Davis:  Over the last decade our water quality has decreased immensely.  We have a lab at University of Regina that does continuous monitoring of water quality through the watershed.  They study where excess nutrients could be coming from.  The University of Saskatchewan wrote a paper a few years ago, looking into agriculture as a source of the excess nutrients in the water. I was also doing a report at the time on wastewater leaks and release from wastewater lagoons.  We found there was not a lot of nutrients coming from the lagoon release or the private septic tanks.  We have the City of Regina upstream, the upgraded wastewater treatment plant did make a difference.  Agriculture runoff is likely the main source of excess nutrients in the watershed now.

The management practices we need for more carbon sequestration are also key to downstream water quality, so we are looking to measure the changing soil carbon levels and the water quality changes that come about from changing the agriculture management practices.

WT:  Ministers of the federal departments always have a reason why their funding programs and research are important. We want to understand how this Living Lab project will be important for you and your community?

Delorme:  The reason I think it is so important, is to find out what is it that we are doing that may be contributing to possibly, I hate to say this, but to contamination of our water.

I know, everyone is aware the City of Regina dumps a lot of their sewage through the water chain that eventually comes into (Pasqua) Lake, but is there something we can do differently that will help?

Carter:  This project is for understanding the land, our relationship to the land, taking care of the land.  This is what I do for the Nation, I am a proud Pasqua band member.  We have a lot of agricultural land.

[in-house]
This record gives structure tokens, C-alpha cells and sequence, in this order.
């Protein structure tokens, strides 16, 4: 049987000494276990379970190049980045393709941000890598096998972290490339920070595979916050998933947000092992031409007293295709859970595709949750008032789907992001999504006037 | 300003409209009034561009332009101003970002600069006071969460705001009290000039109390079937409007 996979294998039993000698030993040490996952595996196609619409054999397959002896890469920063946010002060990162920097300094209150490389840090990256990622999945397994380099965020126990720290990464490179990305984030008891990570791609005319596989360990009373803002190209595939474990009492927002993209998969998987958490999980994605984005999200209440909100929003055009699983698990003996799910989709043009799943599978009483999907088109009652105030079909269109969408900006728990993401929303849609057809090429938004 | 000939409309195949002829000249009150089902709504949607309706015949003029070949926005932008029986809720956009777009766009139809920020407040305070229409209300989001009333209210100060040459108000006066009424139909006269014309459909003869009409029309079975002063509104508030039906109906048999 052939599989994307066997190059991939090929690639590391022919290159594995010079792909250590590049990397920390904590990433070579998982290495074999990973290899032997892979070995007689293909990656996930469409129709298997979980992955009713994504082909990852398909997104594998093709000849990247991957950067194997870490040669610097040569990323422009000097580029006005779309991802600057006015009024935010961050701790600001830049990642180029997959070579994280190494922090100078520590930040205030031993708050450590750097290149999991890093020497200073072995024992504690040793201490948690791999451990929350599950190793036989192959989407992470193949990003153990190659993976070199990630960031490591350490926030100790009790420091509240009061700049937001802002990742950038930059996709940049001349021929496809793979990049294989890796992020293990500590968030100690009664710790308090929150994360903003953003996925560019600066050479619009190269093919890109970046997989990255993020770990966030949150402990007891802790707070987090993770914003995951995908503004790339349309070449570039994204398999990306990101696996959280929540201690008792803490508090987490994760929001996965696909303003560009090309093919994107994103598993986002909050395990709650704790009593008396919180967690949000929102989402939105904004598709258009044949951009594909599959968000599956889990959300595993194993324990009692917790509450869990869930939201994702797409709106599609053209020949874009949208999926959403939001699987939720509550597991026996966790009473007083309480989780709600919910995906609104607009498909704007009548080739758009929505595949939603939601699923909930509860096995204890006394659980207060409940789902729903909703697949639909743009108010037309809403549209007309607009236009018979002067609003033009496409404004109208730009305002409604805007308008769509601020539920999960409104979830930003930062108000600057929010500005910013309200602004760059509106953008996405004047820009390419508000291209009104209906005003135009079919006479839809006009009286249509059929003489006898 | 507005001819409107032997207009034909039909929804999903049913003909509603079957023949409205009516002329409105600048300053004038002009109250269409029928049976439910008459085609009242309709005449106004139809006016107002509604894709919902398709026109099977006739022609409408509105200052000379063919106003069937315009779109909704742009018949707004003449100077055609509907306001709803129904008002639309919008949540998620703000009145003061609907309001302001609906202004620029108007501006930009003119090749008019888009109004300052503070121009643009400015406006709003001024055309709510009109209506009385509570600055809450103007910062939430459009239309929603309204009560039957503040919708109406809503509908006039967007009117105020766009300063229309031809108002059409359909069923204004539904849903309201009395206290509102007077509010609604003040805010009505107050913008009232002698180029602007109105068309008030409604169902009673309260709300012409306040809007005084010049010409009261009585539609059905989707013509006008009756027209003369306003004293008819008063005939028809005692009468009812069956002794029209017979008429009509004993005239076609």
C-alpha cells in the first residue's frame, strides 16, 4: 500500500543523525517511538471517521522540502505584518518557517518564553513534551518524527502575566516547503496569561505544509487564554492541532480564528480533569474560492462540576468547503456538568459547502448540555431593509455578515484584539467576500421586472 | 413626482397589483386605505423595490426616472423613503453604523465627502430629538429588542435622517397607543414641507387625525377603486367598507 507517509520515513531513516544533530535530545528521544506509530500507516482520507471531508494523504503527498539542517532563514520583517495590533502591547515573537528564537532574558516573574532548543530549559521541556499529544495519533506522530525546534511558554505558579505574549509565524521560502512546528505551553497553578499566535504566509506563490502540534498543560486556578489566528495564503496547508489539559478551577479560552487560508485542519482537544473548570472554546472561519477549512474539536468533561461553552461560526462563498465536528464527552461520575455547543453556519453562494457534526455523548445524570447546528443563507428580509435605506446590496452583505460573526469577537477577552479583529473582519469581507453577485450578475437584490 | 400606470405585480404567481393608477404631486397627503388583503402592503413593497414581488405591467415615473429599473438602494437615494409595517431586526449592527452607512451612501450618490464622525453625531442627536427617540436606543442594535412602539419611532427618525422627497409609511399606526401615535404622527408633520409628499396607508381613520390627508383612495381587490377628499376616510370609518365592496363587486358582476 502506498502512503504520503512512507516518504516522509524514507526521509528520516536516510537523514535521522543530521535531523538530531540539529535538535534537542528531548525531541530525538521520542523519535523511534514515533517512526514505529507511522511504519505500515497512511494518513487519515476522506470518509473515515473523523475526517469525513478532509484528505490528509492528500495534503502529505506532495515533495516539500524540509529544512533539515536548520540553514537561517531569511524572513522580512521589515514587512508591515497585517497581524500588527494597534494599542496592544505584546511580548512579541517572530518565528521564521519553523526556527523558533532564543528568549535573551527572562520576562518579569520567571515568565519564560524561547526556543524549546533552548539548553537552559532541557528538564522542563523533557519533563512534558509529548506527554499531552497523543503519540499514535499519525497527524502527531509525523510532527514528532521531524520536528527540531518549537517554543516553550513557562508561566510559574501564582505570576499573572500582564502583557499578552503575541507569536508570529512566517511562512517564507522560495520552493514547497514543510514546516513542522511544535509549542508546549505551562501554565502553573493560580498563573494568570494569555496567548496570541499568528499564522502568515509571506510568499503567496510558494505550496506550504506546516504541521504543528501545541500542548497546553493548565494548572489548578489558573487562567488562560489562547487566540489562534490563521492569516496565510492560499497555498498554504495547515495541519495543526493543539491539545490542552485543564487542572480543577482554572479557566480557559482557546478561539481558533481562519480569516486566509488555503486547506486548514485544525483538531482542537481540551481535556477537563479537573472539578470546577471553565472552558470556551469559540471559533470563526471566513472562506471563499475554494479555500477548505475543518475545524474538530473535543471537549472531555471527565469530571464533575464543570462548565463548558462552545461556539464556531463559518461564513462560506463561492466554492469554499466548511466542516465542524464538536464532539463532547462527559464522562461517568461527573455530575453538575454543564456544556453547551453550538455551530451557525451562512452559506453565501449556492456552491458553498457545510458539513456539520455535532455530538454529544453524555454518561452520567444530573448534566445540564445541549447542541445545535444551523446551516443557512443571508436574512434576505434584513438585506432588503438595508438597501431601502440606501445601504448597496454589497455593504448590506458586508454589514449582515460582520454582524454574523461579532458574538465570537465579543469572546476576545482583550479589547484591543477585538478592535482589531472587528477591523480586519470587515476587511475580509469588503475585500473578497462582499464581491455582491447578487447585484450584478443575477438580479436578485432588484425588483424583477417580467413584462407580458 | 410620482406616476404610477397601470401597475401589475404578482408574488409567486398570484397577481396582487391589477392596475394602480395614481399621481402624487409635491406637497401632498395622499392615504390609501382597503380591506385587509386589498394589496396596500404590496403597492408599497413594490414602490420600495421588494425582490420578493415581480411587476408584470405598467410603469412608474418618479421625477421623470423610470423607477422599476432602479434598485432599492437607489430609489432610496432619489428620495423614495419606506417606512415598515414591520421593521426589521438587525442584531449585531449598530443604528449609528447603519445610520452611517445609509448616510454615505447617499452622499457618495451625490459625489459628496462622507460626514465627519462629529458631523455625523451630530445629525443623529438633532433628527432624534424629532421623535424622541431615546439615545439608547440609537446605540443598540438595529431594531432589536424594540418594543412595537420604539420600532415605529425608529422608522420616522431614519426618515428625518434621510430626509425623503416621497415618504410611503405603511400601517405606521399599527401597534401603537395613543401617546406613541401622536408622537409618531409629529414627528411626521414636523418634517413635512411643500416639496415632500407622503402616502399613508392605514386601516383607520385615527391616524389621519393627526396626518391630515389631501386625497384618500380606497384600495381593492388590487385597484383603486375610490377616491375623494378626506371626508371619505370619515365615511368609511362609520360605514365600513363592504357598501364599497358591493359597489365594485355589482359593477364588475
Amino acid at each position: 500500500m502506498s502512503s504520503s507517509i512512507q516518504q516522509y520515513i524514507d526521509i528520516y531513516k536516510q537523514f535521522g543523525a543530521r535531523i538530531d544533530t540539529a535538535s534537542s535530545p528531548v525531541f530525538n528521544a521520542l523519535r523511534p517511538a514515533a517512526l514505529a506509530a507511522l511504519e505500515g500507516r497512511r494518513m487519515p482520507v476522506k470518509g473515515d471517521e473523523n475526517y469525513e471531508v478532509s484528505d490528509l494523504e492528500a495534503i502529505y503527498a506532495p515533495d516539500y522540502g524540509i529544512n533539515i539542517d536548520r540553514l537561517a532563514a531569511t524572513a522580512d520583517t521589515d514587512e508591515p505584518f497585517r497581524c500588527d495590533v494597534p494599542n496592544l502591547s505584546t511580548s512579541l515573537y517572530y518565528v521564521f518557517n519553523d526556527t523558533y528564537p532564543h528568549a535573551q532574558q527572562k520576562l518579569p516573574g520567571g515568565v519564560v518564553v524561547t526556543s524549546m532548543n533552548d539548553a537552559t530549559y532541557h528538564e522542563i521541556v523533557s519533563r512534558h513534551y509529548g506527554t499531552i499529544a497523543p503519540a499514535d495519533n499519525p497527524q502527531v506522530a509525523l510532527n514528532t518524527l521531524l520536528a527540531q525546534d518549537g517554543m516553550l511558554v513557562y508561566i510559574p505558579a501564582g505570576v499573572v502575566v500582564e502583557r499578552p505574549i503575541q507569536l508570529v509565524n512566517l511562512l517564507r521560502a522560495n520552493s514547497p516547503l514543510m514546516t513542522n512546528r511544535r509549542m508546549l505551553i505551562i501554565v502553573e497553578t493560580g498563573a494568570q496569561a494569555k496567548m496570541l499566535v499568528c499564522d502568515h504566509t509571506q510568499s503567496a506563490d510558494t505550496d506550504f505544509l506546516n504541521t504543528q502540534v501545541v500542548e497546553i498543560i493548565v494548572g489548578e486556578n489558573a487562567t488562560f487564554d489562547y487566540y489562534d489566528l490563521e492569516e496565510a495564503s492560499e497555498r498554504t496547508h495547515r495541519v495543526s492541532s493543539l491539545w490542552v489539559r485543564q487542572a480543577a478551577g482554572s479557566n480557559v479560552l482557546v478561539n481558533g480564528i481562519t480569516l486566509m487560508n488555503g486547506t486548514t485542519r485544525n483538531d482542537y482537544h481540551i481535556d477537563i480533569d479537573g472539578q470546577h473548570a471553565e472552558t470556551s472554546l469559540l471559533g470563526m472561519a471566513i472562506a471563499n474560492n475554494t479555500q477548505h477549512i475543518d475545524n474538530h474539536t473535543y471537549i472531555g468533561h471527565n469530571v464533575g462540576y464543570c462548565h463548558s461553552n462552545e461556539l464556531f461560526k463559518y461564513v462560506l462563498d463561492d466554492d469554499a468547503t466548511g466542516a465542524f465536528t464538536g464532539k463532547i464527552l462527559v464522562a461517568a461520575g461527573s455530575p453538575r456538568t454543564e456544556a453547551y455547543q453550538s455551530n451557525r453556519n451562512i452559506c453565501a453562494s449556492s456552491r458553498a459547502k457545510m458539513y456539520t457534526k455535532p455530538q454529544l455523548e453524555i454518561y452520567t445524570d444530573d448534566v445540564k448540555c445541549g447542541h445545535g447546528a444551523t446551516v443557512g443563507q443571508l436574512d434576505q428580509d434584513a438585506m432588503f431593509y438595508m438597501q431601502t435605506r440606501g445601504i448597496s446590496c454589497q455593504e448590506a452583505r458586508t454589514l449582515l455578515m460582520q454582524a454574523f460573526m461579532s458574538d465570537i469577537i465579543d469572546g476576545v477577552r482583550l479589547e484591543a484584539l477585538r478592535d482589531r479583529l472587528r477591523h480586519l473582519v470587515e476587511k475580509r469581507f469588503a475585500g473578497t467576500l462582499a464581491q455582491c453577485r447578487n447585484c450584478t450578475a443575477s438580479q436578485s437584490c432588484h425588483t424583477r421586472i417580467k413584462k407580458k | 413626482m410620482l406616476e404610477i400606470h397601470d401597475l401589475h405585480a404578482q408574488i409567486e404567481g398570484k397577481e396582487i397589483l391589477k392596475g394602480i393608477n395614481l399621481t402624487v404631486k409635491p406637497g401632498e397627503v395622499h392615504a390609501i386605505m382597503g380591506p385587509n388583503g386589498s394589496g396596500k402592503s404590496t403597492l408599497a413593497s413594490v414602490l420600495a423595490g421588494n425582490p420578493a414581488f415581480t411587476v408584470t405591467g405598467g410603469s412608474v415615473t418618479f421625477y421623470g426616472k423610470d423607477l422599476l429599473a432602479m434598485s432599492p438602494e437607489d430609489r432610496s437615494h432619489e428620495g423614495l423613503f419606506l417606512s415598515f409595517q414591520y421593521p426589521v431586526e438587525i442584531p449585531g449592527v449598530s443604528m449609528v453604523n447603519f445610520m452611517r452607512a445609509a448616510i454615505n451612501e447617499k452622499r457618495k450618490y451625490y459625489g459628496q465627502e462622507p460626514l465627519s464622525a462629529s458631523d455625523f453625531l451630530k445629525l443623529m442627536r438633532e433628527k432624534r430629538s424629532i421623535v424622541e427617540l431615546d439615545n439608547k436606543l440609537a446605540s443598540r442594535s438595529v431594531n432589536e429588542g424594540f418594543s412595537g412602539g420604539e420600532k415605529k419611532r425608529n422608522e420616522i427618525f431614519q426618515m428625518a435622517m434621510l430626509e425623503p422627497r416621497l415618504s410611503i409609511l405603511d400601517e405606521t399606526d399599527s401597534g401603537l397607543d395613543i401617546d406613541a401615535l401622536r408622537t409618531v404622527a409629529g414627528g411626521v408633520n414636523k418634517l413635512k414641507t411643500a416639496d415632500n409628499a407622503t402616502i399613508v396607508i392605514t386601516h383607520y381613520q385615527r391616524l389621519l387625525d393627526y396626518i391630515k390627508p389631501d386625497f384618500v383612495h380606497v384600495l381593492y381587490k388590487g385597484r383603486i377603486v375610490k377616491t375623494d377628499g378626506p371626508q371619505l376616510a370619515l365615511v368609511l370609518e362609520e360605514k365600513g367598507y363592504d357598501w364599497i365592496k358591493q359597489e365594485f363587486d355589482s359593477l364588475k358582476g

How this affects us personally? Taking our kids to the beach in summer! We decided last summer we just cannot take our children down there, there is algae, there are hundreds of dead fish.  We have to move our BBQ’s up away from the beach.  We haven’t had a good beach day in a long time.  That is hard for us, we are proud of our beach here, our Nation is right on the lake.

Understanding that agriculture is part of this, that everything that happens up on the land trickles down to our lake, we have to study the effects. 

WT:  Alice, what do you think of the process to apply for this fund?  Was it a pretty successful endeavour, was it easy to do, was there enough information around it?  Give us a sense of what it is like to apply for this kind of money?

Davis:  We had the idea in the back of our minds for quite a while.  We don’t really have the support of our provincial government (SK) for changing anything in agriculture.  We also do not have the data to see if a project like this works.  So, applying for this project was fairly easy to do, it was pretty close to what we need, and what we want to make happen.  The project was for ten million, we applied for eight.

When you look at where the dollars need to go and what we need to do, eight million is not enough over five years.  We will include a substantial amount of agriculture land area in the project, and ensure that the data is collected, that the results will be used, and that it will be transmitted to the province to saying, “this change was a success”, or “this change in BMPs can make a difference to freshwater sources”, if that proves out.